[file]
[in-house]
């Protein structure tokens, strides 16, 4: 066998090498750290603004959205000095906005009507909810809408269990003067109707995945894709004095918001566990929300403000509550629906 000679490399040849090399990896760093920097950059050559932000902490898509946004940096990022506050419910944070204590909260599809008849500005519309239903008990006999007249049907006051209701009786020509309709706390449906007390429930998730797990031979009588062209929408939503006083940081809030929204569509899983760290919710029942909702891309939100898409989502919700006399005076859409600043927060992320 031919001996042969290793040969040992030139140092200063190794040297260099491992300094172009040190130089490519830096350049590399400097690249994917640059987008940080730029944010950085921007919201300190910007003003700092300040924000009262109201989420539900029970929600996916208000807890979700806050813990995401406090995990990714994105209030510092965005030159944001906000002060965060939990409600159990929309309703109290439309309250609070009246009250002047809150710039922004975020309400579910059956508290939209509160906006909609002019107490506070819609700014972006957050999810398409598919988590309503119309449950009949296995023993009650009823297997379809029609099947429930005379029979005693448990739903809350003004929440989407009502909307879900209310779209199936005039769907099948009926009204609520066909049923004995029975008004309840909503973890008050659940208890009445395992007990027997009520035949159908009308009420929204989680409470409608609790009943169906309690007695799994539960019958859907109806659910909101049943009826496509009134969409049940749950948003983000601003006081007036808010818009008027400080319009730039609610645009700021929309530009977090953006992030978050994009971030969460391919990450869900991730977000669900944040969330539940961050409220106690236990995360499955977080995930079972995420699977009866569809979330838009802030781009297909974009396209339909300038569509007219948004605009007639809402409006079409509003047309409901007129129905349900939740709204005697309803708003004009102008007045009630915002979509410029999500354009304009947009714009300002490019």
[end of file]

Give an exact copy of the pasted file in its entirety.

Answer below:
[in-house]
């Protein structure tokens, strides 16, 4: 066998090498750290603004959205000095906005009507909810809408269990003067109707995945894709004095918001566990929300403000509550629906 000679490399040849090399990896760093920097950059050559932000902490898509946004940096990022506050419910944070204590909260599809008849500005519309239903008990006999007249049907006051209701009786020509309709706390449906007390429930998730797990031979009588062209929408939503006083940081809030929204569509899983760290919710029942909702891309939100898409989502919700006399005076859409600043927060992320 031919001996042969290793040969040992030139140092200063190794040297260099491992300094172009040190130089490519830096350049590399400097690249994917640059987008940080730029944010950085921007919201300190910007003003700092300040924000009262109201989420539900029970929600996916208000807890979700806050813990995401406090995990990714994105209030510092965005030159944001906000002060965060939990409600159990929309309703109290439309309250609070009246009250002047809150710039922004975020309400579910059956508290939209509160906006909609002019107490506070819609700014972006957050999810398409598919988590309503119309449950009949296995023993009650009823297997379809029609099947429930005379029979005693448990739903809350003004929440989407009502909307879900209310779209199936005039769907099948009926009204609520066909049923004995029975008004309840909503973890008050659940208890009445395992007990027997009520035949159908009308009420929204989680409470409608609790009943169906309690007695799994539960019958859907109806659910909101049943009826496509009134969409049940749950948003983000601003006081007036808010818009008027400080319009730039609610645009700021929309530009977090953006992030978050994009971030969460391919990450869900991730977000669900944040969330539940961050409220106690236990995360499955977080995930079972995420699977009866569809979330838009802030781009297909974009396209339909300038569509007219948004605009007639809402409006079409509003047309409901007129129905349900939740709204005697309803708003004009102008007045009630915002979509410029999500354009304009947009714009300002490019």